The Üllo Wine Purifier is one of the most reviewed wine accessories that I’ve come across. It’s rated the #1 Best Seller on Amazon for wine accessories with over 1,000 reviews. It’s one of the biggest known aerators for wine that doubles as a sulfite remover, unlike our Vintorio where we had to refer back to science.
This aerator/purifier can be used on both white and red wines. There is a setting where you can twist for air on or off. For reds, let the air flow through to enhance the flavor and for whites, leave the air off to maintain the bright fruity and floral notes.
So how does the Üllo work and how does it remove sulfites?
The Üllo purifier is like if an aerator and the Wine Wand had a baby. The Üllo fits perfectly on top of any wine glass and inside of the Üllo is a removable filter, much like the filter in the Wine Wand. What’s really nice about the Üllo is the filter lasts through an entire bottle where the Wine Wand recommends throwing away after each glass.
The Üllo also fits on most decanters! In my opinion, this makes the filter inside of the Üllo aerator more intriguing vs the Wine Wand considering the Üllo filter can handle a whole bottle and the Wine Wand should be disposed after one glass.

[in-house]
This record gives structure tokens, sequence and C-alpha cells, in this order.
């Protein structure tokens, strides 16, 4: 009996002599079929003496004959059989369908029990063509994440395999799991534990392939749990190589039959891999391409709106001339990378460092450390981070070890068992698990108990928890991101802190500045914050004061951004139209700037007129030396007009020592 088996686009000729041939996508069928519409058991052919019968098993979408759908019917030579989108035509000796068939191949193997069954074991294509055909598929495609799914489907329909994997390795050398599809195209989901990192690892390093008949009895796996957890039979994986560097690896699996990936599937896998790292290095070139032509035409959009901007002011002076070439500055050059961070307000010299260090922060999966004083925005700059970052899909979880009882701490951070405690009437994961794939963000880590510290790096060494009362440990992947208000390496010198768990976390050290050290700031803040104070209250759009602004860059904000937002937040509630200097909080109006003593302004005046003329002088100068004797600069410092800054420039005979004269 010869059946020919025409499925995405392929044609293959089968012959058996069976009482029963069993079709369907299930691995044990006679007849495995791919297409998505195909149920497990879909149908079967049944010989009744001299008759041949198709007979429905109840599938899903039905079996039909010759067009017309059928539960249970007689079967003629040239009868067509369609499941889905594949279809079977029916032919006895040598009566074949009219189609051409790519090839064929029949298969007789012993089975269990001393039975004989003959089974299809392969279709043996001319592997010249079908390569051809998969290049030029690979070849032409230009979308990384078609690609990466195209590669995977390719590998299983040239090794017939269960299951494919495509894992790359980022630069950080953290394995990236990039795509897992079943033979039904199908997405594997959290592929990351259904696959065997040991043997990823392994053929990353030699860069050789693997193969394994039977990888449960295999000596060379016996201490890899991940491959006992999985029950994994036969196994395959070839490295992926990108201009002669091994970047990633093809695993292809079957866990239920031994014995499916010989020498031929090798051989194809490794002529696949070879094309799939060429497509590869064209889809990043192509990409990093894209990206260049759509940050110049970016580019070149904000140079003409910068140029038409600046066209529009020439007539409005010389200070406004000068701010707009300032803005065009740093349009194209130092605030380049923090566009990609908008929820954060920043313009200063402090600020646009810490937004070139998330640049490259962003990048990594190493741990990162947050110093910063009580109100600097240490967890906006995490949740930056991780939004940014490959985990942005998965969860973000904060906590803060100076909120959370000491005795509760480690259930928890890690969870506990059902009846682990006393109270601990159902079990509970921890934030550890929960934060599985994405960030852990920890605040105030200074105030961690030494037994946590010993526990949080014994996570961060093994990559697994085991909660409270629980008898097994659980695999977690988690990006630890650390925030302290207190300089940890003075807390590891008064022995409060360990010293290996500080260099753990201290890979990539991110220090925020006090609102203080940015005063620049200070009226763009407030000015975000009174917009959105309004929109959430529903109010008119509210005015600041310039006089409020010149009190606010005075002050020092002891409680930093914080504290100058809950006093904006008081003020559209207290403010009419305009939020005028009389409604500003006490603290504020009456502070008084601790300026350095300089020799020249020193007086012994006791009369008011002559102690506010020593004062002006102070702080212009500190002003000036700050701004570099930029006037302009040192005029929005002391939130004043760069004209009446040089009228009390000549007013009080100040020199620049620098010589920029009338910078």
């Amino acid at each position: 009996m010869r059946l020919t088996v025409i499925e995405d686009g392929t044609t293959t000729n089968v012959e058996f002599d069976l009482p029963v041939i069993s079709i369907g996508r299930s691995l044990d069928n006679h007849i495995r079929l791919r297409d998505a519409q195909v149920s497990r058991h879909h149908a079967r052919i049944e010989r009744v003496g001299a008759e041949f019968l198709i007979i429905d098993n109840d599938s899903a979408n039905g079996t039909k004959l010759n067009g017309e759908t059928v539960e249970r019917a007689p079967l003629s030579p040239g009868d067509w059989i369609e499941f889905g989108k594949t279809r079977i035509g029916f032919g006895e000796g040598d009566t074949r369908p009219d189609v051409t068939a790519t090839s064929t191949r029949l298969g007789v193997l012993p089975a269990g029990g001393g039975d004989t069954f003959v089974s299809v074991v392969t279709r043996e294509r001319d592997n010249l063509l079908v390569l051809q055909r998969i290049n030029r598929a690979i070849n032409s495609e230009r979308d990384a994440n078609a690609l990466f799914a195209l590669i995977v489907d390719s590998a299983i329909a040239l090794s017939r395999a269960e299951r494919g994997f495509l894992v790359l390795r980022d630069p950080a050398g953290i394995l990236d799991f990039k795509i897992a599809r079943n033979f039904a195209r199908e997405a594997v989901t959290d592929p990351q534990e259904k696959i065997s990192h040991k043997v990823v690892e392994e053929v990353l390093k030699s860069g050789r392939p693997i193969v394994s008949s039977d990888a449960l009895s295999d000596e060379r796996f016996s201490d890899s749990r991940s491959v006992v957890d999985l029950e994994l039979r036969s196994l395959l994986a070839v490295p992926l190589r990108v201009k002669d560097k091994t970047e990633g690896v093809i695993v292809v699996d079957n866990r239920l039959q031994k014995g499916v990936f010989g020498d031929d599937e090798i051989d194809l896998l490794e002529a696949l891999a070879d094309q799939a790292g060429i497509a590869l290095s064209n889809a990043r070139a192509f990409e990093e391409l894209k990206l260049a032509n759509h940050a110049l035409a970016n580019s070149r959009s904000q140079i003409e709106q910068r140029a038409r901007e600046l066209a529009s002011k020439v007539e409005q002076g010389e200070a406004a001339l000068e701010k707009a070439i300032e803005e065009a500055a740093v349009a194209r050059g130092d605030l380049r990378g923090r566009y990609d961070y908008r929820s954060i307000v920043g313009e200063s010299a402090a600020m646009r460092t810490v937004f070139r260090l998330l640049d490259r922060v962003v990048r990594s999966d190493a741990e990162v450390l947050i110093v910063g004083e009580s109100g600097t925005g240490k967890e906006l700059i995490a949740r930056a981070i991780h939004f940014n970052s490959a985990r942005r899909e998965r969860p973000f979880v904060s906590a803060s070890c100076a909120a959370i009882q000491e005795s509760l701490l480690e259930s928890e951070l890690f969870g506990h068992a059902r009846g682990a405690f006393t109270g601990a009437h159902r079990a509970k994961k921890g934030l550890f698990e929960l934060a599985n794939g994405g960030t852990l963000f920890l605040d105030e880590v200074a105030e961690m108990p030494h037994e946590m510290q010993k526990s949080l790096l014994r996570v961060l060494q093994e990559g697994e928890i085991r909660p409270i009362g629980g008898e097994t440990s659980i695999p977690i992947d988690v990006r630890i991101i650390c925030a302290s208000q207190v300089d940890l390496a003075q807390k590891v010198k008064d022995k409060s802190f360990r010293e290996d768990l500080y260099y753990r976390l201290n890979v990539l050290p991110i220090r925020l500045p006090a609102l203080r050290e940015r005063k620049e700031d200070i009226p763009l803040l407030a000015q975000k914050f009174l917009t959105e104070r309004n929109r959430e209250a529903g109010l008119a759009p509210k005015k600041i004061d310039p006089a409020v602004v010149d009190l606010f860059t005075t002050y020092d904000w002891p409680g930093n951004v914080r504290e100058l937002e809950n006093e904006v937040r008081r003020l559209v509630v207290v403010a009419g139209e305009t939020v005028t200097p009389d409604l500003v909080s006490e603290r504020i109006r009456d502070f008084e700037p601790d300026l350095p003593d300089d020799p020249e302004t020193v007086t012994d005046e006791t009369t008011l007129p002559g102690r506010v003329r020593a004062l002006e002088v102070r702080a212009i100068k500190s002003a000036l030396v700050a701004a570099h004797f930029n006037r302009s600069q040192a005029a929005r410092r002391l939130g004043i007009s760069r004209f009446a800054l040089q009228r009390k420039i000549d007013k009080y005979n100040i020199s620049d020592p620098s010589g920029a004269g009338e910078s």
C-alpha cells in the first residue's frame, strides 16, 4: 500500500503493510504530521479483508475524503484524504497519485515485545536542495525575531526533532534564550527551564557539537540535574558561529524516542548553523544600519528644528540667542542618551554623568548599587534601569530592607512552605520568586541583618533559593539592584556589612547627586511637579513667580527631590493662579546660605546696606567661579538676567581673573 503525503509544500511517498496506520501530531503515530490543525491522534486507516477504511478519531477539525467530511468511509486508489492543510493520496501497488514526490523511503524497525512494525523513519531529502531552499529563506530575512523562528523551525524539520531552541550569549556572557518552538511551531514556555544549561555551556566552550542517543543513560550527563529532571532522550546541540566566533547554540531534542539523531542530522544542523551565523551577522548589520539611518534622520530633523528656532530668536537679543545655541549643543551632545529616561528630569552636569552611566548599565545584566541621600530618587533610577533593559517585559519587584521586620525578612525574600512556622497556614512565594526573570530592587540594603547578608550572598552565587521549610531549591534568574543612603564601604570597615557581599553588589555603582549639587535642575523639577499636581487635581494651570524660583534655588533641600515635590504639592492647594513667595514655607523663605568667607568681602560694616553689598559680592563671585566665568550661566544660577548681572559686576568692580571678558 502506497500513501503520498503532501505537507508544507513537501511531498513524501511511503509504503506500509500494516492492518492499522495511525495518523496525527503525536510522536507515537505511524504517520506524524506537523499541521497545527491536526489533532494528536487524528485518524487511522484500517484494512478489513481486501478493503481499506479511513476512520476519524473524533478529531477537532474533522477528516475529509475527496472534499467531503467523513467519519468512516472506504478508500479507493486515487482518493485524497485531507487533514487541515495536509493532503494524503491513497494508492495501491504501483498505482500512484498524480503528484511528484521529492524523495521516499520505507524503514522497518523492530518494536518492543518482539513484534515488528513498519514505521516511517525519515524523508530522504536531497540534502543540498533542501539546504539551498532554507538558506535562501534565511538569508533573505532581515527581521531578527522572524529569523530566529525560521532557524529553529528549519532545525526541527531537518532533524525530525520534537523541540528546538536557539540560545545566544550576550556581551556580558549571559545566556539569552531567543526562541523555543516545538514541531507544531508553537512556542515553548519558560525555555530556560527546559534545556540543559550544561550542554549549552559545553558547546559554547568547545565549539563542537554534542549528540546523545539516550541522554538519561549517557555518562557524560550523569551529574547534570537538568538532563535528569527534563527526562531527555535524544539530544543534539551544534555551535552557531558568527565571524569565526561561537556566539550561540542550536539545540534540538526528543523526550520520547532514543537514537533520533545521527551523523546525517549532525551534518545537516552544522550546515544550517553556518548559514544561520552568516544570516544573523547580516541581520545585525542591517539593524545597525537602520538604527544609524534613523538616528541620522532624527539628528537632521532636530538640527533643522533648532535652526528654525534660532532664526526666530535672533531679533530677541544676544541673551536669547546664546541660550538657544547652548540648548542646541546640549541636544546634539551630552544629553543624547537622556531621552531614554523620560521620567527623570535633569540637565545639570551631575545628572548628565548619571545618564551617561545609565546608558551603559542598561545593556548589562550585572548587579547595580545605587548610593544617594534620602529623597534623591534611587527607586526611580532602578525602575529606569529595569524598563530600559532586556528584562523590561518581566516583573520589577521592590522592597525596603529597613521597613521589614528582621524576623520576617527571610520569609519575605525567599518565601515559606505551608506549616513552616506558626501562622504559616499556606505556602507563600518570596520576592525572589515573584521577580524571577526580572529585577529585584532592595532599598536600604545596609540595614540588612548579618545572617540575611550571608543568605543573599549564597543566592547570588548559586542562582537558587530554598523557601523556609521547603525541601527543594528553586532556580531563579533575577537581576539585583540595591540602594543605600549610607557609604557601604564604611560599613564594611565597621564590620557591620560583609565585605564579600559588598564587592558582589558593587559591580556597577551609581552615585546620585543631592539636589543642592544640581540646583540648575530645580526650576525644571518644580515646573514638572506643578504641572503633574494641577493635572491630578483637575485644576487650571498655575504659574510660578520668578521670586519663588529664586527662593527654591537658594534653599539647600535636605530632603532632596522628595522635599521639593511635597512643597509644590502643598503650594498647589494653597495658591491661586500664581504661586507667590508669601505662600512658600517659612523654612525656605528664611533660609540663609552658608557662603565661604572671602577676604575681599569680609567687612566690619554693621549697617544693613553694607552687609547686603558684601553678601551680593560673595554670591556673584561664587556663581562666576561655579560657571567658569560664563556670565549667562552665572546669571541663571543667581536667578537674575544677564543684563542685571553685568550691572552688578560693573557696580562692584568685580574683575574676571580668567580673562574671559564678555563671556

Let’s compare the Wine Wand to the Üllo for a second!
Of course with the Wine Wand you can buy a bigger pack to save about $1.84 per glass, but if you like to drink wine and want to avoid the headaches the Üllo sounds like the better option to me.
I recommended the Üllo aerator to my aunt and she immediately bought it excited to use it. My partner and I visited and again, I don’t get the headaches from wine too often so I didn’t notice a difference other than the flavor of wine from the aeration!
So Does It Really Work?
Where we had to refer to science to prove it’s possible for aerators and decanters, the Wine Wand and Üllo were designed to reduce sulfites. Again, because sulfites are part of the base chemical makeup of any vino, they’re never completely gone. But did you know there’s plenty of foods that contain more sulfur than your wine?
Foods like dried fruits, meats like deli slices and sausage, fish, commercially prepared dough and much more.
There’s also many other components in wine like histamines and tannins that are known to cause headaches for some people. The type of grape can also make a huge difference and can affect everyone differently.
So is it the sulfites that cause the headaches? That theory is still unclear and up in the air.